This is a simple way of making time for yourself and letting others know you are busy.  Most organizations I work with use some type of shared calendar system (Outlook, Google, etc.) that let’s others know when you are free and busy.  A simple tactic is to schedule time for yourself each day to focus on project activities.  I like to schedule time at the beginning and the end of my days when I’m less likely to be interrupted by others.  You’ll be amazed at how much more you can accomplish with 30-60 minutes at the start and end of each day dedicated to meeting with yourself!

4. Determine what you should stop doing.

I found this tip reading Gary Harpst’s book Six Disciplines.  In the book, Harpst is focused on helping organizations succeed in which his first step is to decide what is important.  From there he suggests they stop doing anything that is unrelated to those objectives.  We can apply the rule to our personal and work lives much the same as Harpst suggests organizations do.  A simple way to do this is to review your key objective (tip #8) and determine what you are doing that adds little to the chances of accomplishing them.

5. Quit chasing perfection.

After reading The Lean Startup by Eric Ries it became quite apparent that I, like most process improvement professionals, am a perfectionist.  This should come as no surprise, especially if you prescribe to the fifth principle in Womack and Jones’ Lean Thinking of constantly pursing perfection.  The problem with perfection is that it’s a huge time killer, and realistically you can never achieve perfection.  There is always room for improvement!

The concept Ries describes in The Lean Startup is what he calls a minimally viable product (MVP) that is essentially something that is “good enough” to get started.  Much like the traditional concept of lean, Ries argues that we should not spend an excessive amount of time strategizing, planning, etc. because these are all waste in the value stream of getting something started.  What I have found is my reason for striving for perfection is that I’m a huge competitor and want my work to seem better than that of others, but what I’ve come to realize is that in many cases just getting something done puts you ahead of most others who are doing nothing at all.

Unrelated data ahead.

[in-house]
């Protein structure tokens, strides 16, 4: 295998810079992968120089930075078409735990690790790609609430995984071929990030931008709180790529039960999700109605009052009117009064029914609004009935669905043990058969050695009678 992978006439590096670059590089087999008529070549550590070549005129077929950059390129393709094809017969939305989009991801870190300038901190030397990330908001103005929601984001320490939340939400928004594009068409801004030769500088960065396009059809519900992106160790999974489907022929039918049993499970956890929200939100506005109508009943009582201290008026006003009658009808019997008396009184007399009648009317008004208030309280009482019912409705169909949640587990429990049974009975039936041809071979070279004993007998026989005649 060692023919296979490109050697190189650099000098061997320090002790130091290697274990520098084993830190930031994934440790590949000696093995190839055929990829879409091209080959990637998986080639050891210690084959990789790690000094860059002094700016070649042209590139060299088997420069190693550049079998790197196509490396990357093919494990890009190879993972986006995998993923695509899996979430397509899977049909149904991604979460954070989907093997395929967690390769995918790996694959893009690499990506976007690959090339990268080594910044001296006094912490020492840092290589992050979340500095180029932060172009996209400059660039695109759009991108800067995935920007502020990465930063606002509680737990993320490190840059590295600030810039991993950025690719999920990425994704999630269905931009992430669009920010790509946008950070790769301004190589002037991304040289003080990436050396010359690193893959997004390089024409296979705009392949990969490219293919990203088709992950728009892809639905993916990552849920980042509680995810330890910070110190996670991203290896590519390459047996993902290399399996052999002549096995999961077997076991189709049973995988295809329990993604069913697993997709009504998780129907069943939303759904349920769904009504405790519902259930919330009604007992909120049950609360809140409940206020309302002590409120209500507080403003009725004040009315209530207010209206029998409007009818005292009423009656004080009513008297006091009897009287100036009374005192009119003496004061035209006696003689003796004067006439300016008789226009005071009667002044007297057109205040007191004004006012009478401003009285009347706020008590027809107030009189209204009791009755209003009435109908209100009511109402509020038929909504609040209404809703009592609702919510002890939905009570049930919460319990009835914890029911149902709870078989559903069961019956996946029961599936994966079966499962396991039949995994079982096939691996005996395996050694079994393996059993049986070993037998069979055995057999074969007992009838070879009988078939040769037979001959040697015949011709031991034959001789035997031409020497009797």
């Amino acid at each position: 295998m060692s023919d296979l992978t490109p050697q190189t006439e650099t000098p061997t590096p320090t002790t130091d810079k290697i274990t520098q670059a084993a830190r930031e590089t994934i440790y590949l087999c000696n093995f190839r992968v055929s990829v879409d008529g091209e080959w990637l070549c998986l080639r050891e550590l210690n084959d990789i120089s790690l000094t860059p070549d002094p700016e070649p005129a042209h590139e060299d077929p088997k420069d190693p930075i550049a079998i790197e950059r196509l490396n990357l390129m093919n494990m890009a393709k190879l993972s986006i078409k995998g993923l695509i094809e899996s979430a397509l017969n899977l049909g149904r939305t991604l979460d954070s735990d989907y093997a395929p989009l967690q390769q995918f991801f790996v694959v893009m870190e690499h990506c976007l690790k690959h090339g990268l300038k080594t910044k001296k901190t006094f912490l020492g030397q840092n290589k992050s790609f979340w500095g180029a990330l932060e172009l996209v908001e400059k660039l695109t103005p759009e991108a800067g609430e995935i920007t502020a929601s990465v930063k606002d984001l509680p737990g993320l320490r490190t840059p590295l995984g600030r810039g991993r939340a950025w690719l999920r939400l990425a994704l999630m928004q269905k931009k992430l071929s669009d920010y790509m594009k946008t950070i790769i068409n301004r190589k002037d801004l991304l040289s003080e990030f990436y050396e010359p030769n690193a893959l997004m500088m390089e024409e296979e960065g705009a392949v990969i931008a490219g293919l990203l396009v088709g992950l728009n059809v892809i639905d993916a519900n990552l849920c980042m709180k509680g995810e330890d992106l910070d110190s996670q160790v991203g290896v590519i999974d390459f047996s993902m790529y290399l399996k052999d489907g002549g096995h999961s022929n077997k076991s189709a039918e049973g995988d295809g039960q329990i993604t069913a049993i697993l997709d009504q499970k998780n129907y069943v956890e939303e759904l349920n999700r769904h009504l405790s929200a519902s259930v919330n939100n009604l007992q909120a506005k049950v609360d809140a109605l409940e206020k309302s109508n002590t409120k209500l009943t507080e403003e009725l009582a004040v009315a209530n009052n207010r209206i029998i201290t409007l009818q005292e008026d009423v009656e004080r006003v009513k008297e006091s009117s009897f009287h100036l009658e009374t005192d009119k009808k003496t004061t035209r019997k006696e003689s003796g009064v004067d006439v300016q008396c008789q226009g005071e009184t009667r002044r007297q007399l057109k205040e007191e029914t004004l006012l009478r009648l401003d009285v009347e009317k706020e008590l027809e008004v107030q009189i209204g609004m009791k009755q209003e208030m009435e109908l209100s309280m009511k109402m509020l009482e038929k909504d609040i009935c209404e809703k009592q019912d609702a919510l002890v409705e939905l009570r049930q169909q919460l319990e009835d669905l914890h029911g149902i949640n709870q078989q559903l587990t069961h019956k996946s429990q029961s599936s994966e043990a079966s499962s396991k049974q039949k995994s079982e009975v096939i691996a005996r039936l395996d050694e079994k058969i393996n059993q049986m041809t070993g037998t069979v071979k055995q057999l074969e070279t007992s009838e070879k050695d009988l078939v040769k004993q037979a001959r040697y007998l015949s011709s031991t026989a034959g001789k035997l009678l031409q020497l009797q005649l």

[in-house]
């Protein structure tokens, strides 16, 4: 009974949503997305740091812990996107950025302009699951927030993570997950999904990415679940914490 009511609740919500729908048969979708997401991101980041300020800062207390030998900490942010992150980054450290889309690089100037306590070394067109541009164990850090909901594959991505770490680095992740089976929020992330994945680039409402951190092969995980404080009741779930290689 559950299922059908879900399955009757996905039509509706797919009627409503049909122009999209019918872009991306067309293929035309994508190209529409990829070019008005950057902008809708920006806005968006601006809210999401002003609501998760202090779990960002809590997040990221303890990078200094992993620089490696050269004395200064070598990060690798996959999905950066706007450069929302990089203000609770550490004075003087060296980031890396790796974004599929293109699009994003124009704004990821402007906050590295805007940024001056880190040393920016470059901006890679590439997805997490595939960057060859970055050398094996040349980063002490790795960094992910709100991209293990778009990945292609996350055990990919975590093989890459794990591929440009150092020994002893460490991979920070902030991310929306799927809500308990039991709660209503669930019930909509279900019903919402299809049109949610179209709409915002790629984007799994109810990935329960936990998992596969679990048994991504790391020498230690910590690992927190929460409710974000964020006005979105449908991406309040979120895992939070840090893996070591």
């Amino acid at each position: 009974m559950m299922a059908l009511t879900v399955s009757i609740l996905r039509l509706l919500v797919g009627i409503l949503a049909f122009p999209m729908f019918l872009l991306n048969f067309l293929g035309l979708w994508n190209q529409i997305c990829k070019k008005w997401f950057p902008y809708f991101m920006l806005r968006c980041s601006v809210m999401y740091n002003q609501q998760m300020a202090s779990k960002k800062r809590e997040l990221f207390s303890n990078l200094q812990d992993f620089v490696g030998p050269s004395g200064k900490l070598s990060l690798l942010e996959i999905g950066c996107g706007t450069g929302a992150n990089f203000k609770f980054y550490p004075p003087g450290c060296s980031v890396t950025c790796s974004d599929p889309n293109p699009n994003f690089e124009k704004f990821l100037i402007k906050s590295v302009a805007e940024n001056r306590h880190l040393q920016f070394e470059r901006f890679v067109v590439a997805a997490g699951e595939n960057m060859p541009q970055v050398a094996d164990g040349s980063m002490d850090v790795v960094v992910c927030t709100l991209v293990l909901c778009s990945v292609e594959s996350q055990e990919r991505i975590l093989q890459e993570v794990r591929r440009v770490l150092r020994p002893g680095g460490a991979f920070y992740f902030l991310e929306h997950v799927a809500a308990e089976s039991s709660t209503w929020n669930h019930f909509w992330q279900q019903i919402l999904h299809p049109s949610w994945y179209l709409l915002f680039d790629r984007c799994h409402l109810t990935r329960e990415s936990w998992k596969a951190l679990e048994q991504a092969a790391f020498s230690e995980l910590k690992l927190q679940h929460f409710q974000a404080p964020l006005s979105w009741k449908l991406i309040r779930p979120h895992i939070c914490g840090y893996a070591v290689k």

6. Log out of distractions and into focused activity.

Technology has made us a 24/7/365 connected world, which has led to a virtual leash we carry around with us almost everywhere we go.  I’m talking mostly about the smart phones almost all of us use to communicate with one another, but tablets and laptops also fit into this problem.  For some reason we feel the need to be connected to one another at all times, which in and of itself is not an issue.

What is an issue is that many of us feel the need to react to each and every text, email, and phone call as they come to us throughout the day.  I have yet to find anyone working within the Lean Six Sigma space that needs to react to these distractions.  There is no such thing as a Lean Six Sigma emergency!  Stay connected when you need to, but when you really need to get things done log out of email, put the phone on silent (not vibrate which is just as distracting as ringing), log out of Facebook, Twitter, LinkedIn, etc. and focus on what is in front of you.

7. Spend time reflecting every week.